• Bernardo

    This is an important topic since many nowadays are claiming to be spokesmen for God. But I have a hard time complementing your article with someone like John the Baptist. John did not display miracles or signs yet he was God’s messenger to “prepare the way”. How would you reconcile your expectation of signs or miracles to validate a messenger with someone like John the Baptist?

  • Jesus validated John the Baptist’s propheticity by publicly declaring him to be a messenger from God. Recall that I was careful to say that not all prophets performed miracles, but only some of them.

  • Bernardo

    I agree and understand that not all prophets performed miracles. But would there be a way to not discredit someone who is a messenger of God without the evidence of signs or miracles? Thanks for your prompt response.

  • I’m not sure I understand your question. The kinds of miracles that were performed in the Bible would also stand up as miracles today (e.g., parting a large body of water on command, killing only the first-born of a nation of people in a single night through disease, walking on water, calling down fire from the sky on command, dying and coming back to life three days later).

  • Yes, if they preach a message that clearly contradicts earlier revelation. Or if they make predictions about future events that do not happen. Or if they are found out to be liars about anything they claim that God told them.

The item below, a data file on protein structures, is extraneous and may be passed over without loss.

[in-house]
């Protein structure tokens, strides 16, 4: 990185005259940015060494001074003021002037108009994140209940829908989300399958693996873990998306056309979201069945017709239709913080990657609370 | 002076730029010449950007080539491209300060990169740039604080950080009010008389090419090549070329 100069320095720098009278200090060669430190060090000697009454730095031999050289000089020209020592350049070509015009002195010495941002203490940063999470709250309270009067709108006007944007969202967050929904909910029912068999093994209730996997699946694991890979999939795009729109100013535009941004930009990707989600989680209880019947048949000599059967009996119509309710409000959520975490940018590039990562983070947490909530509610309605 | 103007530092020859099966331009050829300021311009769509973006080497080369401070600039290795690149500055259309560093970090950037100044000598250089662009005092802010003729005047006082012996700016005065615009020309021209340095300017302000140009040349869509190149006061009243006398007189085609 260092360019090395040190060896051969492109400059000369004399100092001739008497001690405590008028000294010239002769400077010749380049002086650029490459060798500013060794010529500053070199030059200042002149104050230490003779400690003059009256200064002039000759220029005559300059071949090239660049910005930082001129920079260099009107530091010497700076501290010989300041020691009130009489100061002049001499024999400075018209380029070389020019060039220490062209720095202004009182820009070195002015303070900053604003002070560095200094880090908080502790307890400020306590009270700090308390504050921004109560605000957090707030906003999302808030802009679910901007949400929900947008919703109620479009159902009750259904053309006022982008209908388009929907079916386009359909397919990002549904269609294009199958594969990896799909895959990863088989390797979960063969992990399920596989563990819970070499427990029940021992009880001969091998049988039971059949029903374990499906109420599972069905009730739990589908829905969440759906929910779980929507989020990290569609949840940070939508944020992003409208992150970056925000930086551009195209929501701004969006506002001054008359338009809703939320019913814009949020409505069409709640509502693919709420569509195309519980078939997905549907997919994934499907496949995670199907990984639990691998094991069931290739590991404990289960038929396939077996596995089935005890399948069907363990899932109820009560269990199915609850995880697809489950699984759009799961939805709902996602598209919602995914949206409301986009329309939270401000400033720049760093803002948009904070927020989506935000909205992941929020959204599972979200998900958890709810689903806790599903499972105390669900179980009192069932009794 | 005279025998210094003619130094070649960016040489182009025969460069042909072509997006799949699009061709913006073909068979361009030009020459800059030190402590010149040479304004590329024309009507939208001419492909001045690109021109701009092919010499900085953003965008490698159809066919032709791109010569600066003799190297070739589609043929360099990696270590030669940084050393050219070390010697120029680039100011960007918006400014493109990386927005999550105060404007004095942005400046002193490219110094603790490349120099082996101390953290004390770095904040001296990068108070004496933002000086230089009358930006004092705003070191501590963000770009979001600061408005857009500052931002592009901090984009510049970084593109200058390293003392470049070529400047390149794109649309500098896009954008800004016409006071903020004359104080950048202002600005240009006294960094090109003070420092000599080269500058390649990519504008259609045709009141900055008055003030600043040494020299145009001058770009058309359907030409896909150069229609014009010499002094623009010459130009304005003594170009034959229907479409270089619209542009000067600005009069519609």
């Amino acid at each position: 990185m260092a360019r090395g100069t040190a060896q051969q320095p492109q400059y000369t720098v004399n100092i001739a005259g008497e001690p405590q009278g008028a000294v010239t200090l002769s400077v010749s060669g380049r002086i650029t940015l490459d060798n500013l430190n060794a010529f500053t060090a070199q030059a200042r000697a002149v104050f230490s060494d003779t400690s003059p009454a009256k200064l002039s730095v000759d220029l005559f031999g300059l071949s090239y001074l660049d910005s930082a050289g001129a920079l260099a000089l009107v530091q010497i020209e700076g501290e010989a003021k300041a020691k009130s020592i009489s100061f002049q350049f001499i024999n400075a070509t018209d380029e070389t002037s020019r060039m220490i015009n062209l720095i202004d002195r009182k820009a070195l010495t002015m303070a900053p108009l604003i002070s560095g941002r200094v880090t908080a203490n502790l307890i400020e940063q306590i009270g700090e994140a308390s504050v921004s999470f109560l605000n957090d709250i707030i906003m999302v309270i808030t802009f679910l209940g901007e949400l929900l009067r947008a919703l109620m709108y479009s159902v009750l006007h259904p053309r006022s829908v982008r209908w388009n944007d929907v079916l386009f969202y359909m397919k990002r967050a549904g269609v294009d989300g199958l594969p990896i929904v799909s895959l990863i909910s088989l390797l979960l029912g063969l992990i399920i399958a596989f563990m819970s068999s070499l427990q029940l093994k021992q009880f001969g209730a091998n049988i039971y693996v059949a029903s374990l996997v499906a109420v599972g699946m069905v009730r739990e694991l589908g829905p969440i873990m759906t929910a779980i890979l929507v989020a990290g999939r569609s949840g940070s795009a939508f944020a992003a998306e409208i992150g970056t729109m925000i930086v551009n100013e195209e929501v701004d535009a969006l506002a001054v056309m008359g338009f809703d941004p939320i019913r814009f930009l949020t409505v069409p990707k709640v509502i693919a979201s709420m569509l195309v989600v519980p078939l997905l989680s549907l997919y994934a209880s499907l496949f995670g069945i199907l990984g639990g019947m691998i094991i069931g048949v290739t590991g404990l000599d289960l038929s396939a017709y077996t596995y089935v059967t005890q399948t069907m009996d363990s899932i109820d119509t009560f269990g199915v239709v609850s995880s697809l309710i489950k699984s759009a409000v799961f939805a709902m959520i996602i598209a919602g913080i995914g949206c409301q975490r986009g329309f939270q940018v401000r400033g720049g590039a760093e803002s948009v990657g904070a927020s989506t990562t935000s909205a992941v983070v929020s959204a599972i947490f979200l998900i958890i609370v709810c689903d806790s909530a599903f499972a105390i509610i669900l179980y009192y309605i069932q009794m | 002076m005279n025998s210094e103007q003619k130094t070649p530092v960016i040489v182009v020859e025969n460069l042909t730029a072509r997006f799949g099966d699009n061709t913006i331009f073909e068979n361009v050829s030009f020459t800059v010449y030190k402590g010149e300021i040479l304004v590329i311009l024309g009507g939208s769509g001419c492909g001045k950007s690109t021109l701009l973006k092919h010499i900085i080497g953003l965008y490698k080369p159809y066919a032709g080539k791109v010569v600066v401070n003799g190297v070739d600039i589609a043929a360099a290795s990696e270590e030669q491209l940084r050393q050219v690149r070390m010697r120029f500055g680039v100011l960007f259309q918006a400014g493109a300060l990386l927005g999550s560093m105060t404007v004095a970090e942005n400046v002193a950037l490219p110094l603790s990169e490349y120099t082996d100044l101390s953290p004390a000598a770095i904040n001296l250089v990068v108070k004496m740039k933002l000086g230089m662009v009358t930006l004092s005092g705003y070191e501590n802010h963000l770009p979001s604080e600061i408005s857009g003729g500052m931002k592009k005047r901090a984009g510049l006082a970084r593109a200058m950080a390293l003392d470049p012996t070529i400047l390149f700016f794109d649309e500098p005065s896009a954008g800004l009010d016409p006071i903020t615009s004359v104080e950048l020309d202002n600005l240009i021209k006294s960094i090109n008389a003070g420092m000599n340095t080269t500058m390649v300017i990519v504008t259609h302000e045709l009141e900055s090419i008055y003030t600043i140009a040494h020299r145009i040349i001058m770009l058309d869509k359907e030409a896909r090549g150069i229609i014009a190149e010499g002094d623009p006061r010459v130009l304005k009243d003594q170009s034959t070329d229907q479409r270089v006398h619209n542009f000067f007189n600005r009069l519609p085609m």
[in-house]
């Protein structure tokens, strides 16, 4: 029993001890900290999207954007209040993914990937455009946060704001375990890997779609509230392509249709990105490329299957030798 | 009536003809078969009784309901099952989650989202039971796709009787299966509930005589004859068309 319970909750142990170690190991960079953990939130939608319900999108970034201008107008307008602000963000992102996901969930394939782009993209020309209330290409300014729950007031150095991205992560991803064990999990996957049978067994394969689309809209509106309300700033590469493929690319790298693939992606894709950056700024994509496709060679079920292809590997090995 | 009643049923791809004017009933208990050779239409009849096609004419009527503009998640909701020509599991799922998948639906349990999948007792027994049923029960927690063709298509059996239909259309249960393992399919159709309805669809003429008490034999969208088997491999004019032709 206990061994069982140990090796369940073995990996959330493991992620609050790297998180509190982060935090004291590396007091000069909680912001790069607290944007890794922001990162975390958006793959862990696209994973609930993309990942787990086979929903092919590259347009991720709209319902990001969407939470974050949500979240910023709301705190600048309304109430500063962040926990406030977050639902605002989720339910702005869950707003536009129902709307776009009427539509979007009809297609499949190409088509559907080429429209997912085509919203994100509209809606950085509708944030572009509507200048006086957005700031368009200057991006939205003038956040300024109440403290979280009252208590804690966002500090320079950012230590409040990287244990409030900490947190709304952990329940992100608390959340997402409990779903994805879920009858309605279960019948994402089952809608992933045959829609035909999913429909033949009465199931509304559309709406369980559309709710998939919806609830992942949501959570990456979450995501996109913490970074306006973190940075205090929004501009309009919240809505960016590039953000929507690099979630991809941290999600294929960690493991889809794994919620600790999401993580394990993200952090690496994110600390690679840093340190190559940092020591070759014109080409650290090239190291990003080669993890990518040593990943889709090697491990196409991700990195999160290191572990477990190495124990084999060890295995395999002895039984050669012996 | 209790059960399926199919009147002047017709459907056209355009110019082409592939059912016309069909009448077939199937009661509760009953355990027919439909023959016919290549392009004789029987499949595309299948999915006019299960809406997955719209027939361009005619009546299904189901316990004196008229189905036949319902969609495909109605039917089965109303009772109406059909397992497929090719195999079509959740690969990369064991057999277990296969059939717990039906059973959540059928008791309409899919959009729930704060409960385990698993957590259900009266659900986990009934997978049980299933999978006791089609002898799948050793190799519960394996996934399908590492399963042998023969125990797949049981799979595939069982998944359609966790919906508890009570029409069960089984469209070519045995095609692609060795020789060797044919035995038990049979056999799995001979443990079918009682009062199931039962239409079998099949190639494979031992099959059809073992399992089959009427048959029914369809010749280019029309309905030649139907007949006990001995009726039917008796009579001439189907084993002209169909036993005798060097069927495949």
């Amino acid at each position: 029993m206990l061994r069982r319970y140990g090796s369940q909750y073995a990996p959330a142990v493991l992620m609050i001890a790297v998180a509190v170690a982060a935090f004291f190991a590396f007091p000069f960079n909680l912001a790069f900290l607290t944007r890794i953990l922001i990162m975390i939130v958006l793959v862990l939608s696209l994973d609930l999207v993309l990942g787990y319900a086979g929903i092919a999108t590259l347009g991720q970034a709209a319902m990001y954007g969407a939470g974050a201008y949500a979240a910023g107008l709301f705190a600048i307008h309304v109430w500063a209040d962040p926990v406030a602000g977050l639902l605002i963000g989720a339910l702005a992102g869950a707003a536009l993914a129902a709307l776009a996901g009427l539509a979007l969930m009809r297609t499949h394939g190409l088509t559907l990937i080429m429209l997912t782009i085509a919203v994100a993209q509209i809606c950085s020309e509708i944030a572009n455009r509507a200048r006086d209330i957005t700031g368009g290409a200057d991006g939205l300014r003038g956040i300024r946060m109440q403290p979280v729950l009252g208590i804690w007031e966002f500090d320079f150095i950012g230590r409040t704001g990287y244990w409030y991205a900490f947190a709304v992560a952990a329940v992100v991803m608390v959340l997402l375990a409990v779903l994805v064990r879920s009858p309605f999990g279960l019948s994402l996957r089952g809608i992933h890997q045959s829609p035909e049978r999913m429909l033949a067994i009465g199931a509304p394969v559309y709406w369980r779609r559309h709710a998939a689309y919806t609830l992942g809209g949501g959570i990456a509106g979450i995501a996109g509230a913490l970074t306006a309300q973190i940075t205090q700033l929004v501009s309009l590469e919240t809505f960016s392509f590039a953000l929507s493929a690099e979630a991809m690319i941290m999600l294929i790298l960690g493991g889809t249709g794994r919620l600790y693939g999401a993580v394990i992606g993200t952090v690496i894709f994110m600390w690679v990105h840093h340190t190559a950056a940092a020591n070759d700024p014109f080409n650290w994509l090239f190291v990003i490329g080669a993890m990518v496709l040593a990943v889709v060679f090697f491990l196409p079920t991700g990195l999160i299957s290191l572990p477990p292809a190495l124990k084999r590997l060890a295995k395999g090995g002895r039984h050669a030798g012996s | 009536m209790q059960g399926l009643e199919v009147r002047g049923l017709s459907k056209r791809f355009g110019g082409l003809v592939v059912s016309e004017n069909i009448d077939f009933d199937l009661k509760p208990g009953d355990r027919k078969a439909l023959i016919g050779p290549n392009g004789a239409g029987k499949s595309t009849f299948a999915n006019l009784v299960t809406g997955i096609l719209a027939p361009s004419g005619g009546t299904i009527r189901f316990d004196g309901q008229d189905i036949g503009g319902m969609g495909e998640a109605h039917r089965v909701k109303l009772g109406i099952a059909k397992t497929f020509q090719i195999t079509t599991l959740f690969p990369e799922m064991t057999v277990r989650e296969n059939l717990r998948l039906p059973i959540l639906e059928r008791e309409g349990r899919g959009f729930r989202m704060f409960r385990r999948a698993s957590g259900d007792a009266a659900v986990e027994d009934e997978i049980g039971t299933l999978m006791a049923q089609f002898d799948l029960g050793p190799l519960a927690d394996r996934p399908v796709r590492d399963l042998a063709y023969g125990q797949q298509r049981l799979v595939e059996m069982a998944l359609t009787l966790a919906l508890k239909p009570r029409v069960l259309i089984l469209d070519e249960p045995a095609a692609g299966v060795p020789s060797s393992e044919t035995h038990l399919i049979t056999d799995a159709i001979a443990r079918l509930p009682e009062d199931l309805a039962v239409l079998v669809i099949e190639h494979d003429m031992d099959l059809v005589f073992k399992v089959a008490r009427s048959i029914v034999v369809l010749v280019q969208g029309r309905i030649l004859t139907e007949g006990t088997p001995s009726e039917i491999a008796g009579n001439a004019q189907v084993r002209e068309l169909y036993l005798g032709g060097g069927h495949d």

• Bernardo

    Right on. Thank you.

  • sean

    Sorry, I may have not explained properly. I’m not saying those wouldn’t count as miraculous, but you were talking about how not only was it a miracle, but it was culturally relevant to the people who it was performed for. I was wondering if you had any thoughts on what types of miracles would be culturally relevant to today’s people if a new prophet were to come down and need to prove himself via miracle.

  • It would depend on the culture. But it’s not so much the culture that matters, as much as the historical and religious context of the particular people God was speaking to.

  • sean

    Where exactly are you delineating between these two terms? I’m not quite sure. Are you further specifying which aspect of the culture?

  • The particular timing, the place, the religious traditions – all of these matter. Judeo-Christian prophets almost always showed up to fulfill predictions made by their predecessors – predictions which often pointed toward particular times, places, and situations.

    A prophet that came along today would need to tie his message into the prophecies contained in the Bible which talk about particular times, places, and situations.

    This is why Christians reject Muhammad, Joseph Smith, and Charles Taze Russell as true prophets. None of these people performed miracles, and none of them brought a word from God that was consistent with previous prophecies or revelation. In fact all of them brought messages that flatly contradicted previous revelation.

  • sean

    Okay, makes sense.

    I don’t know about phrasing the rejection that way though, because those who accepted it converted. It’s like saying that’s why Jews rejected Jesus as the son of God. Well, no, some did, but some did not. Those that did converted, and those that did not stayed Jewish, but I get your point.